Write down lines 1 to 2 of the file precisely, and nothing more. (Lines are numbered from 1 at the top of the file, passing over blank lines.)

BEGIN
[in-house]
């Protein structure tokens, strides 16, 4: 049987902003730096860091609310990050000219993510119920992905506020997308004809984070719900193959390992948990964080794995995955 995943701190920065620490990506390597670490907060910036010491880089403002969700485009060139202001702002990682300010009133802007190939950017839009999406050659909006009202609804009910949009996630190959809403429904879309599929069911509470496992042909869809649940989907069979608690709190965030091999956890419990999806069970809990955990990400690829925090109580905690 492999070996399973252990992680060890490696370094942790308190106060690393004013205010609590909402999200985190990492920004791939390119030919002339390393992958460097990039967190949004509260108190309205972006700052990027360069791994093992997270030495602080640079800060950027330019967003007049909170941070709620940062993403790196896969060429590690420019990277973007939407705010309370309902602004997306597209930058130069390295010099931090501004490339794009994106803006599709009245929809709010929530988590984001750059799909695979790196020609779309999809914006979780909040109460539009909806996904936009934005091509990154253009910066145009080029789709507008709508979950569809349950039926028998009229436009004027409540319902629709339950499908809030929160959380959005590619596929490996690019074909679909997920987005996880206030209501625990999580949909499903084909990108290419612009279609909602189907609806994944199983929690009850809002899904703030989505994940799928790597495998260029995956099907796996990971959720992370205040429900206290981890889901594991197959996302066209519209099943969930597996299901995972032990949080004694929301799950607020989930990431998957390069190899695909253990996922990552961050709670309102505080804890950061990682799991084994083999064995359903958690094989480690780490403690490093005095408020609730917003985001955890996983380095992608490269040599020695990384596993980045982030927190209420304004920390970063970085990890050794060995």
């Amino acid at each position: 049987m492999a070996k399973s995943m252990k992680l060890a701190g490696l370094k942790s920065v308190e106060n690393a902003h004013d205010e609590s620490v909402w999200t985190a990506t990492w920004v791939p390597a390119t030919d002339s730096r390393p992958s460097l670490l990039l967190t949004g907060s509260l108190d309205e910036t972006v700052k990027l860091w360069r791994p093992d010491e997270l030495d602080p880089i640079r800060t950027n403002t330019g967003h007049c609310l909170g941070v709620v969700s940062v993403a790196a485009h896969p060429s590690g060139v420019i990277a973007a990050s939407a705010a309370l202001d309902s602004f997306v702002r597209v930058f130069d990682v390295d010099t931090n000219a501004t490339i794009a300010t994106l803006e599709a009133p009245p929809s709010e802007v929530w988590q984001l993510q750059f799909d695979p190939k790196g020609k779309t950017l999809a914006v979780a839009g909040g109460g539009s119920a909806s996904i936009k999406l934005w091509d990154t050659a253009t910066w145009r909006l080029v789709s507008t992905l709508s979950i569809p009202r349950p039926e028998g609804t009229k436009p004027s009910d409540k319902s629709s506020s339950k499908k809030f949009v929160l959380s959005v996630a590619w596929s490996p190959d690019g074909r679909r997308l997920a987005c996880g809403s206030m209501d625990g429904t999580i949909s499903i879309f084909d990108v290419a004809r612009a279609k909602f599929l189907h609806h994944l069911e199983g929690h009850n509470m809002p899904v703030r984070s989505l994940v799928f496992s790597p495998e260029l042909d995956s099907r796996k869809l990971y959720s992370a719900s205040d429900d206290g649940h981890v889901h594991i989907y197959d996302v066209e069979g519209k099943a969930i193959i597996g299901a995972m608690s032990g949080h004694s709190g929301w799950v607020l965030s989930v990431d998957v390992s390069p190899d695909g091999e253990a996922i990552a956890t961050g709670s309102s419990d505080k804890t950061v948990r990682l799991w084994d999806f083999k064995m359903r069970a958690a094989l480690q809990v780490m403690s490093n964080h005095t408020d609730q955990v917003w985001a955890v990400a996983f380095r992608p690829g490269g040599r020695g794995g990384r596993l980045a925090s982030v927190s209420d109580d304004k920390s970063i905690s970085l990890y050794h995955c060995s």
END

[in-house]
């Protein structure tokens, strides 16, 4: 049987902003730096860091609310990050000219993510119920992905506020997308004809984070719900193959390992948990964080794995995955 995943701190920065620490990506390597670490907060910036010491880089403002969700485009060139202001702002990682300010009133802007190939950017839009999406050659909006009202609804009910949009996630190959809403429904879309599929069911509470496992042909869809649940989907069979608690709190965030091999956890419990999806069970809990955990990400690829925090109580905690 492999070996399973252990992680060890490696370094942790308190106060690393004013205010609590909402999200985190990492920004791939390119030919002339390393992958460097990039967190949004509260108190309205972006700052990027360069791994093992997270030495602080640079800060950027330019967003007049909170941070709620940062993403790196896969060429590690420019990277973007939407705010309370309902602004997306597209930058130069390295010099931090501004490339794009994106803006599709009245929809709010929530988590984001750059799909695979790196020609779309999809914006979780909040109460539009909806996904936009934005091509990154253009910066145009080029789709507008709508979950569809349950039926028998009229436009004027409540319902629709339950499908809030929160959380959005590619596929490996690019074909679909997920987005996880206030209501625990999580949909499903084909990108290419612009279609909602189907609806994944199983929690009850809002899904703030989505994940799928790597495998260029995956099907796996990971959720992370205040429900206290981890889901594991197959996302066209519209099943969930597996299901995972032990949080004694929301799950607020989930990431998957390069190899695909253990996922990552961050709670309102505080804890950061990682799991084994083999064995359903958690094989480690780490403690490093005095408020609730917003985001955890996983380095992608490269040599020695990384596993980045982030927190209420304004920390970063970085990890050794060995």